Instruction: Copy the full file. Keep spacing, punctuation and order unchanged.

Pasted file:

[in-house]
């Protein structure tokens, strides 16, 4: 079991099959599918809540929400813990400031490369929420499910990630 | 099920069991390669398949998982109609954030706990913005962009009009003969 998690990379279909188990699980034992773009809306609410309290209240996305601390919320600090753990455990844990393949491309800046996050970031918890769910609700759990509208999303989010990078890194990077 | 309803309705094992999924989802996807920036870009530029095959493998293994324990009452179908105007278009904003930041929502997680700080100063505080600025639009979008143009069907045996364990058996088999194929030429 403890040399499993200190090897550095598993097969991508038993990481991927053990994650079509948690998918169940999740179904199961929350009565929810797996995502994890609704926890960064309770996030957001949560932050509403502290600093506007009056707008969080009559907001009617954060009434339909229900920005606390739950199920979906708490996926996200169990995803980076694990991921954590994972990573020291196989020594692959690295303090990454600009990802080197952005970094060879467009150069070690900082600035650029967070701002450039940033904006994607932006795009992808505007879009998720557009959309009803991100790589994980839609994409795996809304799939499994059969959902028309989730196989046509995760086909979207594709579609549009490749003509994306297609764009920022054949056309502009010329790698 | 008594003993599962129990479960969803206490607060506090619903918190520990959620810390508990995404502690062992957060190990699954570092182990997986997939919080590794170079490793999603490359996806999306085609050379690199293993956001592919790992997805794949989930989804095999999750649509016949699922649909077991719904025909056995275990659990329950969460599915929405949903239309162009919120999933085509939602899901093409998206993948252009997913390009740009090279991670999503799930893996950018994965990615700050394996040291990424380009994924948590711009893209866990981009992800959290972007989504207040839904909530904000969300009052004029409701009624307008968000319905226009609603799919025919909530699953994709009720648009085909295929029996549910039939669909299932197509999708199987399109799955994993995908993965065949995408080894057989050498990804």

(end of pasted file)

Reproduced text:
[in-house]
């Protein structure tokens, strides 16, 4: 079991099959599918809540929400813990400031490369929420499910990630 | 099920069991390669398949998982109609954030706990913005962009009009003969 998690990379279909188990699980034992773009809306609410309290209240996305601390919320600090753990455990844990393949491309800046996050970031918890769910609700759990509208999303989010990078890194990077 | 309803309705094992999924989802996807920036870009530029095959493998293994324990009452179908105007278009904003930041929502997680700080100063505080600025639009979008143009069907045996364990058996088999194929030429 403890040399499993200190090897550095598993097969991508038993990481991927053990994650079509948690998918169940999740179904199961929350009565929810797996995502994890609704926890960064309770996030957001949560932050509403502290600093506007009056707008969080009559907001009617954060009434339909229900920005606390739950199920979906708490996926996200169990995803980076694990991921954590994972990573020291196989020594692959690295303090990454600009990802080197952005970094060879467009150069070690900082600035650029967070701002450039940033904006994607932006795009992808505007879009998720557009959309009803991100790589994980839609994409795996809304799939499994059969959902028309989730196989046509995760086909979207594709579609549009490749003509994306297609764009920022054949056309502009010329790698 | 008594003993599962129990479960969803206490607060506090619903918190520990959620810390508990995404502690062992957060190990699954570092182990997986997939919080590794170079490793999603490359996806999306085609050379690199293993956001592919790992997805794949989930989804095999999750649509016949699922649909077991719904025909056995275990659990329950969460599915929405949903239309162009919120999933085509939602899901093409998206993948252009997913390009740009090279991670999503799930893996950018994965990615700050394996040291990424380009994924948590711009893209866990981009992800959290972007989504207040839904909530904000969300009052004029409701009624307008968000319905226009609603799919025919909530699953994709009720648009085909295929029996549910039939669909299932197509999708199987399109799955994993995908993965065949995408080894057989050498990804």